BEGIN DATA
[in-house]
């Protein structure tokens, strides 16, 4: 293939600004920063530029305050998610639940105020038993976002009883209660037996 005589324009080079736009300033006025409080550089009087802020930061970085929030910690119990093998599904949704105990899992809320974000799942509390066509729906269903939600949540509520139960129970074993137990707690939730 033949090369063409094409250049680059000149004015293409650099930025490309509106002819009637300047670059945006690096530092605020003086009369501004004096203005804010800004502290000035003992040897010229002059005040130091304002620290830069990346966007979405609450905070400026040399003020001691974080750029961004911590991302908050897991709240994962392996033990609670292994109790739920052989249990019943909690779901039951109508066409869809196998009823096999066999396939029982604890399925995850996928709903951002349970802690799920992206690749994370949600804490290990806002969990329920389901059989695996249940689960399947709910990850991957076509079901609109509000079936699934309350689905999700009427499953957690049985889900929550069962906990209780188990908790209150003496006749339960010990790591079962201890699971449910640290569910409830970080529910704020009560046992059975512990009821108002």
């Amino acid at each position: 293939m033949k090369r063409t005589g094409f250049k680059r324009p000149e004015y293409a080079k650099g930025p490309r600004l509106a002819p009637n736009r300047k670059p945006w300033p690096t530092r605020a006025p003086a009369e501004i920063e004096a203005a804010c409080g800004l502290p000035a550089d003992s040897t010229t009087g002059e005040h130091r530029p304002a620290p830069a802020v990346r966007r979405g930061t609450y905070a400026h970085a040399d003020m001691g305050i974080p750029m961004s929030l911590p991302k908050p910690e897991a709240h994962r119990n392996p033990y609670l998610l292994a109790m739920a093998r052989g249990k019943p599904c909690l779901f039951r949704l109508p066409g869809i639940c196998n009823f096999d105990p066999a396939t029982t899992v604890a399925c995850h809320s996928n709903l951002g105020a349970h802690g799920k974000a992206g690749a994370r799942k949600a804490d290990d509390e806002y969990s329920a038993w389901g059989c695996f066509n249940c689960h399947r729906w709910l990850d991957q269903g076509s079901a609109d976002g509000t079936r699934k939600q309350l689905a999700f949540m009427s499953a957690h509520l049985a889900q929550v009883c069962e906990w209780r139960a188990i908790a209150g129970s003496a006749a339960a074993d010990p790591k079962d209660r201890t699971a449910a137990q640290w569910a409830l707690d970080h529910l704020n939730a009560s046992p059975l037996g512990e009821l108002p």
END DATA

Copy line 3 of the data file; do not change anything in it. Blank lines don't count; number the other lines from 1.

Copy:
């Amino acid at each position: 293939m033949k090369r063409t005589g094409f250049k680059r324009p000149e004015y293409a080079k650099g930025p490309r600004l509106a002819p009637n736009r300047k670059p945006w300033p690096t530092r605020a006025p003086a009369e501004i920063e004096a203005a804010c409080g800004l502290p000035a550089d003992s040897t010229t009087g002059e005040h130091r530029p304002a620290p830069a802020v990346r966007r979405g930061t609450y905070a400026h970085a040399d003020m001691g305050i974080p750029m961004s929030l911590p991302k908050p910690e897991a709240h994962r119990n392996p033990y609670l998610l292994a109790m739920a093998r052989g249990k019943p599904c909690l779901f039951r949704l109508p066409g869809i639940c196998n009823f096999d105990p066999a396939t029982t899992v604890a399925c995850h809320s996928n709903l951002g105020a349970h802690g799920k974000a992206g690749a994370r799942k949600a804490d290990d509390e806002y969990s329920a038993w389901g059989c695996f066509n249940c689960h399947r729906w709910l990850d991957q269903g076509s079901a609109d976002g509000t079936r699934k939600q309350l689905a999700f949540m009427s499953a957690h509520l049985a889900q929550v009883c069962e906990w209780r139960a188990i908790a209150g129970s003496a006749a339960a074993d010990p790591k079962d209660r201890t699971a449910a137990q640290w569910a409830l707690d970080h529910l704020n939730a009560s046992p059975l037996g512990e009821l108002p």